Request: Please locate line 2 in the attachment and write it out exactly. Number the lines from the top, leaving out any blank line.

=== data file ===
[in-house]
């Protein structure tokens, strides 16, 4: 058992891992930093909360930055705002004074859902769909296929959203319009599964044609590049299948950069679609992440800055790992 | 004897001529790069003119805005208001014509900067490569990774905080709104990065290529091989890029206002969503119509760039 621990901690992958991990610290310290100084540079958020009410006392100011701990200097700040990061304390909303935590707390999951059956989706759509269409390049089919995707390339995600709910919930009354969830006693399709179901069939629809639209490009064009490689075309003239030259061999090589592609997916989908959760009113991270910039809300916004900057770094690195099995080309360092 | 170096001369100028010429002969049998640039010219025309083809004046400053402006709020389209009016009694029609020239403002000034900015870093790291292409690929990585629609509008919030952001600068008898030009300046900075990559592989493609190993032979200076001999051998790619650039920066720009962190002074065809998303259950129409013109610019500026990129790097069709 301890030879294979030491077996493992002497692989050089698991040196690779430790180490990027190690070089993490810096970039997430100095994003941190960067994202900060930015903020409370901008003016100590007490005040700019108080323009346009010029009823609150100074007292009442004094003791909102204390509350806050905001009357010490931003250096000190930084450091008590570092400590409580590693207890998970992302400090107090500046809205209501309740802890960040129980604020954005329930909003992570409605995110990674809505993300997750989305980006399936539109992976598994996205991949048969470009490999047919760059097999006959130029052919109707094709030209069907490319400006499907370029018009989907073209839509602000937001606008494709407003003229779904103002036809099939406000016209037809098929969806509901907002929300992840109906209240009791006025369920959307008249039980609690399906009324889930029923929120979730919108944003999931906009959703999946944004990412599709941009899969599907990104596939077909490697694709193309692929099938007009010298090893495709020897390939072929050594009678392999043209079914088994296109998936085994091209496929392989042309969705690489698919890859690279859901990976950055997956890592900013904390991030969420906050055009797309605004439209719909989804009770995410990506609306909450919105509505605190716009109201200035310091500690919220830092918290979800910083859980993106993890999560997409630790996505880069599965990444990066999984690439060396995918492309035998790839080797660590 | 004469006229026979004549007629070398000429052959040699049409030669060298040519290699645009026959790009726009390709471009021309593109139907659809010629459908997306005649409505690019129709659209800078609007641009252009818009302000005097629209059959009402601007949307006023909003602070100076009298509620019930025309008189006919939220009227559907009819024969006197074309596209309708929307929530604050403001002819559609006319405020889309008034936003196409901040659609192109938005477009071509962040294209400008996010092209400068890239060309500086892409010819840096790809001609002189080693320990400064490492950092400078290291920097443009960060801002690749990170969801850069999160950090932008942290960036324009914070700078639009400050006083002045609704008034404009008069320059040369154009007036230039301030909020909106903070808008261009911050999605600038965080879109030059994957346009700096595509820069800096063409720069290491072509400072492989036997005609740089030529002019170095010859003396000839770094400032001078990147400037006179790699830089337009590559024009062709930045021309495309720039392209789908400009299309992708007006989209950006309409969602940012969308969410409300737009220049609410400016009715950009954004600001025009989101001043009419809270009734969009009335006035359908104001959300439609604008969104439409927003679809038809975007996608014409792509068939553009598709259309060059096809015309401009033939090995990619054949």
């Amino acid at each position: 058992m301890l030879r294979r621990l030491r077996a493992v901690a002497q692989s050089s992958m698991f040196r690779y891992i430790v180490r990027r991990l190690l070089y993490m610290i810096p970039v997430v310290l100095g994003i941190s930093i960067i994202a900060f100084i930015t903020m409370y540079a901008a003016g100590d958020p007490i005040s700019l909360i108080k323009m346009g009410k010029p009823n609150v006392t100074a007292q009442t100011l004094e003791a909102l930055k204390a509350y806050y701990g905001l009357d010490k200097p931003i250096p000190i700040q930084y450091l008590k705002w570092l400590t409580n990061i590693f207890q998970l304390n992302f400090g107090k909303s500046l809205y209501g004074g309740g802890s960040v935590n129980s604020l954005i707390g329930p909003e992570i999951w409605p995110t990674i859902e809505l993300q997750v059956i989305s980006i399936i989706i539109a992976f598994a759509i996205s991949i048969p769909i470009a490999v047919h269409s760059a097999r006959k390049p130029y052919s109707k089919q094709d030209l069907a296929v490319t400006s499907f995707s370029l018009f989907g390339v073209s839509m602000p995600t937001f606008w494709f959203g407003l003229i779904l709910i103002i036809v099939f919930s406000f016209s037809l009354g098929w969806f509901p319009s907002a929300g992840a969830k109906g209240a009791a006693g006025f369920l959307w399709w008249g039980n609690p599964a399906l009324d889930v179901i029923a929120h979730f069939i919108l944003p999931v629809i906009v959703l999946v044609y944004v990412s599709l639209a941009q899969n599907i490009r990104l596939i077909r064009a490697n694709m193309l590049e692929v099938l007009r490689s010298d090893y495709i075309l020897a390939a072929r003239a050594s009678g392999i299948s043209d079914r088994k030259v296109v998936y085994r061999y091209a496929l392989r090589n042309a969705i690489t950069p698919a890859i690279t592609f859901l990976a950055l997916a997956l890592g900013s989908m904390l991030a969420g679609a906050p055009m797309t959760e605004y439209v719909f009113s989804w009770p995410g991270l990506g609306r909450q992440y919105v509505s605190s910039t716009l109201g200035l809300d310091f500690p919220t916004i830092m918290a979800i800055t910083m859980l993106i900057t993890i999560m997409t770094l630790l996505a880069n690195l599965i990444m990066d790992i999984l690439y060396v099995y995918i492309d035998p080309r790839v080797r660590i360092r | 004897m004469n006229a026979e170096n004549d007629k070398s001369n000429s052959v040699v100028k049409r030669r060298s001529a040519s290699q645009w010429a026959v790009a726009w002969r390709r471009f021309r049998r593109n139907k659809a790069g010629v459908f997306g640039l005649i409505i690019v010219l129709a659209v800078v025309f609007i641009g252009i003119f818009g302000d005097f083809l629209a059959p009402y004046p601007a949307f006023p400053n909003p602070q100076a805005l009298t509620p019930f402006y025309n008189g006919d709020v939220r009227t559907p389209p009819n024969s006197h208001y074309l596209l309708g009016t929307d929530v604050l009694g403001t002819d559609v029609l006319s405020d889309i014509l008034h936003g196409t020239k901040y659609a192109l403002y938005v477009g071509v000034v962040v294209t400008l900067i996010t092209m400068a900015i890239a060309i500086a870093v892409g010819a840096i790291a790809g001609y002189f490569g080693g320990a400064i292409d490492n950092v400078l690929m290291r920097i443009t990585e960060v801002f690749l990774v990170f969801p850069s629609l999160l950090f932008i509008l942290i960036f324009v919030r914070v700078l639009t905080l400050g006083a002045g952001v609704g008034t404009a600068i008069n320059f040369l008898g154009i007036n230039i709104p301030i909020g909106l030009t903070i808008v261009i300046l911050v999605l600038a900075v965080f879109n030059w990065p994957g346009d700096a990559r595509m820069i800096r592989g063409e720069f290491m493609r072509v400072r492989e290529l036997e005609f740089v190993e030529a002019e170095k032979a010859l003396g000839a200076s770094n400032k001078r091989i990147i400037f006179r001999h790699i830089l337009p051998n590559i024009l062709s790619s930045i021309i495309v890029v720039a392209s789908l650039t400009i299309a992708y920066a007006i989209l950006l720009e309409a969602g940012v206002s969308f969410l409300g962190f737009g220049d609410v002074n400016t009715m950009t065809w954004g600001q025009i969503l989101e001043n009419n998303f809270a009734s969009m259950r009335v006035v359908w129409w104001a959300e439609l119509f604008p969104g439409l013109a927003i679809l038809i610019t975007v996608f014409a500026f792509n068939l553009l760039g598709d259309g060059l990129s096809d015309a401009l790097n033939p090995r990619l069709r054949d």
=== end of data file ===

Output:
């Protein structure tokens, strides 16, 4: 058992891992930093909360930055705002004074859902769909296929959203319009599964044609590049299948950069679609992440800055790992 | 004897001529790069003119805005208001014509900067490569990774905080709104990065290529091989890029206002969503119509760039 621990901690992958991990610290310290100084540079958020009410006392100011701990200097700040990061304390909303935590707390999951059956989706759509269409390049089919995707390339995600709910919930009354969830006693399709179901069939629809639209490009064009490689075309003239030259061999090589592609997916989908959760009113991270910039809300916004900057770094690195099995080309360092 | 170096001369100028010429002969049998640039010219025309083809004046400053402006709020389209009016009694029609020239403002000034900015870093790291292409690929990585629609509008919030952001600068008898030009300046900075990559592989493609190993032979200076001999051998790619650039920066720009962190002074065809998303259950129409013109610019500026990129790097069709 301890030879294979030491077996493992002497692989050089698991040196690779430790180490990027190690070089993490810096970039997430100095994003941190960067994202900060930015903020409370901008003016100590007490005040700019108080323009346009010029009823609150100074007292009442004094003791909102204390509350806050905001009357010490931003250096000190930084450091008590570092400590409580590693207890998970992302400090107090500046809205209501309740802890960040129980604020954005329930909003992570409605995110990674809505993300997750989305980006399936539109992976598994996205991949048969470009490999047919760059097999006959130029052919109707094709030209069907490319400006499907370029018009989907073209839509602000937001606008494709407003003229779904103002036809099939406000016209037809098929969806509901907002929300992840109906209240009791006025369920959307008249039980609690399906009324889930029923929120979730919108944003999931906009959703999946944004990412599709941009899969599907990104596939077909490697694709193309692929099938007009010298090893495709020897390939072929050594009678392999043209079914088994296109998936085994091209496929392989042309969705690489698919890859690279859901990976950055997956890592900013904390991030969420906050055009797309605004439209719909989804009770995410990506609306909450919105509505605190716009109201200035310091500690919220830092918290979800910083859980993106993890999560997409630790996505880069599965990444990066999984690439060396995918492309035998790839080797660590 | 004469006229026979004549007629070398000429052959040699049409030669060298040519290699645009026959790009726009390709471009021309593109139907659809010629459908997306005649409505690019129709659209800078609007641009252009818009302000005097629209059959009402601007949307006023909003602070100076009298509620019930025309008189006919939220009227559907009819024969006197074309596209309708929307929530604050403001002819559609006319405020889309008034936003196409901040659609192109938005477009071509962040294209400008996010092209400068890239060309500086892409010819840096790809001609002189080693320990400064490492950092400078290291920097443009960060801002690749990170969801850069999160950090932008942290960036324009914070700078639009400050006083002045609704008034404009008069320059040369154009007036230039301030909020909106903070808008261009911050999605600038965080879109030059994957346009700096595509820069800096063409720069290491072509400072492989036997005609740089030529002019170095010859003396000839770094400032001078990147400037006179790699830089337009590559024009062709930045021309495309720039392209789908400009299309992708007006989209950006309409969602940012969308969410409300737009220049609410400016009715950009954004600001025009989101001043009419809270009734969009009335006035359908104001959300439609604008969104439409927003679809038809975007996608014409792509068939553009598709259309060059096809015309401009033939090995990619054949």